The opening moments of Destroyer (2018) linger on the sun-ravaged face of LAPD detective Erin Bell (Nicole Kidman) as she sits in her car. In this quiet, contemplative moment you can feel the weariness emanating off the protagonist before she forces herself out to inspect a corpse tied to a traumatic incident in her past, setting off her one-woman quest for revenge against the one who wronged her. From this moment on, Kidman’s steely performance as Detective Bell hooks you into a hard-boiled world that spans the present and the past and from the streets of Los Angeles to the starkness of the California desert. Director Karyn Kusama’s filmography has always centered around strong female leads and there might be none stronger than Nicole Kidman who physically transforms herself into the embittered, amoral detective through a makeup job that enhances the performance rather than detracts.
Destroyer flits from Erin working her way up the food chain of a gang of bank robbers in the present to almost twenty years prior when she’s a wide-eyed rookie trying to infiltrate the gang, explaining enough to know what happened to cause her to go from the youthful cadet to the harbinger of vengeance we see now. Kidman’s transformation isn’t merely cosmetic, if it were then Destroyer would not nearly be as good a film it is. We see the death of a person’s spirit and how they can go on living far, far beyond the point of return. There’s a line one can follow to see the logic in how Erin started out and ended, and while Destroyer never lets us think for one second she’s anything but a bad cop, whenever she breaks the rules (which is near constant) we understand the very human reasons she does so.
And what a bad cop she is. Throughout the movie, Kidman is a wrecking ball to be reckoned with, taking the savage beatings she endures and then somehow dishing it back out even worse. She’ll throw a suspect into the trunk of her car, confiscate a bag full of guns and run into a bank robbery with her submachine gun blazing so long as it gets her one step closer to gang leader Silas (Toby Kebbell) all while calls from her concerned partner and the rest of the department go unanswered. In the middle of the investigation, she also has to contend with a truant teenage daughter Shelby (Jade Pettyjohn) headed down her own wrong path, forcing Erin to confront her past failings as a mother. It’s a little distracting, if not for pacing issues than at the very least to see how the rest of the cast’s performances pale in comparison to Kidman’s. Silas is set up to be more of a criminal mastermind than what he actually is and the subplot of Bell dealing with her daughter’s douchebag boyfriend adds very little to the stakes.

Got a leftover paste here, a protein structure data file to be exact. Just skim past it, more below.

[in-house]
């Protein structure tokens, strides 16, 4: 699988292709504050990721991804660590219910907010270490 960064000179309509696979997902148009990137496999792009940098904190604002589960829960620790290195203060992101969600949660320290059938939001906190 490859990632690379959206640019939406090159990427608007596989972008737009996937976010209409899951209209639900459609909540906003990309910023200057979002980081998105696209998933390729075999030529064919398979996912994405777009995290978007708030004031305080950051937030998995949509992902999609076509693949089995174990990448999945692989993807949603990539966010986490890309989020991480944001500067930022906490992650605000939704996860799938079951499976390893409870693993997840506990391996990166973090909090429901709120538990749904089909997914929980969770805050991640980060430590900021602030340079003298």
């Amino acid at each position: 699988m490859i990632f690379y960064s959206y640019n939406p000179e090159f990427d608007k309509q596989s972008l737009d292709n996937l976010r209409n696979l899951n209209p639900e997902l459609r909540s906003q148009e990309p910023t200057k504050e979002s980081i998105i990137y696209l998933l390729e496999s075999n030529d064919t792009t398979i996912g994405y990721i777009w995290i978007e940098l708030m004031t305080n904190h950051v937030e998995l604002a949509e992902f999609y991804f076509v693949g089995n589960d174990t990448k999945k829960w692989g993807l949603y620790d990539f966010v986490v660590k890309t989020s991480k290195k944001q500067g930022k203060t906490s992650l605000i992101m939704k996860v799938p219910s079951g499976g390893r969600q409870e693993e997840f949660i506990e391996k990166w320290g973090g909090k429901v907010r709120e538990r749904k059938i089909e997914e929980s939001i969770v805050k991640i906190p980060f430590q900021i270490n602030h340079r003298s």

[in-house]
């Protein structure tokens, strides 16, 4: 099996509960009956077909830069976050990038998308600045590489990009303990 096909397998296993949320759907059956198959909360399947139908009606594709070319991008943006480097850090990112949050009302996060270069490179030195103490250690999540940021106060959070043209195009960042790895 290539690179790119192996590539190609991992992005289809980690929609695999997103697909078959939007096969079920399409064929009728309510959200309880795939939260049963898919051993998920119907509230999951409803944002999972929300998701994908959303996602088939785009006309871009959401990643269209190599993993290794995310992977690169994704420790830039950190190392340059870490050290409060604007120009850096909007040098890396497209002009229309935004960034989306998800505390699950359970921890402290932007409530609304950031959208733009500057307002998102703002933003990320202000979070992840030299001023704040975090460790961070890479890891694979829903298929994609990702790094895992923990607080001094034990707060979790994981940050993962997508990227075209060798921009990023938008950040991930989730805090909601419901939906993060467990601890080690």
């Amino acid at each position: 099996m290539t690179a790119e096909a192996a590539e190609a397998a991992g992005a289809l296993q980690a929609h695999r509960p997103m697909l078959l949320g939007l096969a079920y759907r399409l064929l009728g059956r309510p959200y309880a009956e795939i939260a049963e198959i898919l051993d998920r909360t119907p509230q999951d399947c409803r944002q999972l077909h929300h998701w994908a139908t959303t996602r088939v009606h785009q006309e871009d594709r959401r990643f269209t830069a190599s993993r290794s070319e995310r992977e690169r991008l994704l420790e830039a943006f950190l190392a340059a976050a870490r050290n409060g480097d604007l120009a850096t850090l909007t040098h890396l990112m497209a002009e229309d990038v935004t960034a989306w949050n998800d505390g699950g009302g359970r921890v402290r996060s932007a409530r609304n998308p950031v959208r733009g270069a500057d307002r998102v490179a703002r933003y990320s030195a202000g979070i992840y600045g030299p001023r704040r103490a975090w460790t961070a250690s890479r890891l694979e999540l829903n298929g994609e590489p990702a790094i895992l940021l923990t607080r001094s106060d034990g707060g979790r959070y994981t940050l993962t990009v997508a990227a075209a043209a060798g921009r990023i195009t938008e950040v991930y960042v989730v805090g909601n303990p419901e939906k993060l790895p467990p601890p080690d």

There are some pacing issues as well. Destroyer is a bit longer than it needs to be and the events of the past are stretched to the absolute limit, though some of the quieter moments are the most powerful. The combination of the ever-present sun beating down on our antiheroine giving a thousand yard stare, all while Theodore Shapiro’s brooding soundtrack plays in the background of an inescapable Los Angeles that would have felt perfectly in sync in a Michael Mann movie, invites us to marinate in the same self-hatred that’s been consuming her alive for years until the snap into anger becomes all but inevitable.
While Destroyer can never really be said to transcend the genre and most can guess what specific tragedy happened in the past, Kusama directs the hell out of every scene from start to finish and gets one of the best performances imaginable out of Nicole Kidman. Destroyer never lets up on its downbeat tone or cuts its protagonist a break for one second, and during the entire span of Bell’s journey to Silas we know there is going to be no peace at the end, no forgiveness, no making up for past mistakes, there’s only her destroying herself and everyone else around her in the process. The combination of Kidman’s performance and Kusama’s direction really elevates what could have been just another bad cop out for revenge movie into something memorable.